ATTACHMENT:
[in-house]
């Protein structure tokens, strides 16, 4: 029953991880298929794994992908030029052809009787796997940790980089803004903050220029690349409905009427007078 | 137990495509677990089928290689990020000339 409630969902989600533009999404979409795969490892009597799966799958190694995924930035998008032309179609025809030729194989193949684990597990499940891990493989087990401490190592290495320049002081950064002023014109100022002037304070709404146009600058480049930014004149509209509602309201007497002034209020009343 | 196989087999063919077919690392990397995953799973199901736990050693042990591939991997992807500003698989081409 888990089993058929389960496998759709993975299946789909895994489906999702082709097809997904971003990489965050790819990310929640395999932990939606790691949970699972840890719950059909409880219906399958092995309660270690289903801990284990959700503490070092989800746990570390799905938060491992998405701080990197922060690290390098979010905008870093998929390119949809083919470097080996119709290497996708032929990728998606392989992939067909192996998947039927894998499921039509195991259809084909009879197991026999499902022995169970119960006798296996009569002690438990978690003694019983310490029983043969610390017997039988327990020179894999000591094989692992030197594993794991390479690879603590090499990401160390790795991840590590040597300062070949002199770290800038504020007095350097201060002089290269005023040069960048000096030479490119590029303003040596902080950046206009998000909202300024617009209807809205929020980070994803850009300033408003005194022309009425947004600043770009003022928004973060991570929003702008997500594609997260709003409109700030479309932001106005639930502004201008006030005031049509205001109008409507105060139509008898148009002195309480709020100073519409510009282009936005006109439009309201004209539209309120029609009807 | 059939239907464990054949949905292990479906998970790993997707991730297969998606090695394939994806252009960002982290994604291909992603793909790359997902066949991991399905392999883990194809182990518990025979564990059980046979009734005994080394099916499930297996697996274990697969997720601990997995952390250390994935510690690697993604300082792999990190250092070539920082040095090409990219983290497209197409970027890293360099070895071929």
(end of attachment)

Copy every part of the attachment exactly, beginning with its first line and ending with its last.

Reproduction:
[in-house]
């Protein structure tokens, strides 16, 4: 029953991880298929794994992908030029052809009787796997940790980089803004903050220029690349409905009427007078 | 137990495509677990089928290689990020000339 409630969902989600533009999404979409795969490892009597799966799958190694995924930035998008032309179609025809030729194989193949684990597990499940891990493989087990401490190592290495320049002081950064002023014109100022002037304070709404146009600058480049930014004149509209509602309201007497002034209020009343 | 196989087999063919077919690392990397995953799973199901736990050693042990591939991997992807500003698989081409 888990089993058929389960496998759709993975299946789909895994489906999702082709097809997904971003990489965050790819990310929640395999932990939606790691949970699972840890719950059909409880219906399958092995309660270690289903801990284990959700503490070092989800746990570390799905938060491992998405701080990197922060690290390098979010905008870093998929390119949809083919470097080996119709290497996708032929990728998606392989992939067909192996998947039927894998499921039509195991259809084909009879197991026999499902022995169970119960006798296996009569002690438990978690003694019983310490029983043969610390017997039988327990020179894999000591094989692992030197594993794991390479690879603590090499990401160390790795991840590590040597300062070949002199770290800038504020007095350097201060002089290269005023040069960048000096030479490119590029303003040596902080950046206009998000909202300024617009209807809205929020980070994803850009300033408003005194022309009425947004600043770009003022928004973060991570929003702008997500594609997260709003409109700030479309932001106005639930502004201008006030005031049509205001109008409507105060139509008898148009002195309480709020100073519409510009282009936005006109439009309201004209539209309120029609009807 | 059939239907464990054949949905292990479906998970790993997707991730297969998606090695394939994806252009960002982290994604291909992603793909790359997902066949991991399905392999883990194809182990518990025979564990059980046979009734005994080394099916499930297996697996274990697969997720601990997995952390250390994935510690690697993604300082792999990190250092070539920082040095090409990219983290497209197409970027890293360099070895071929």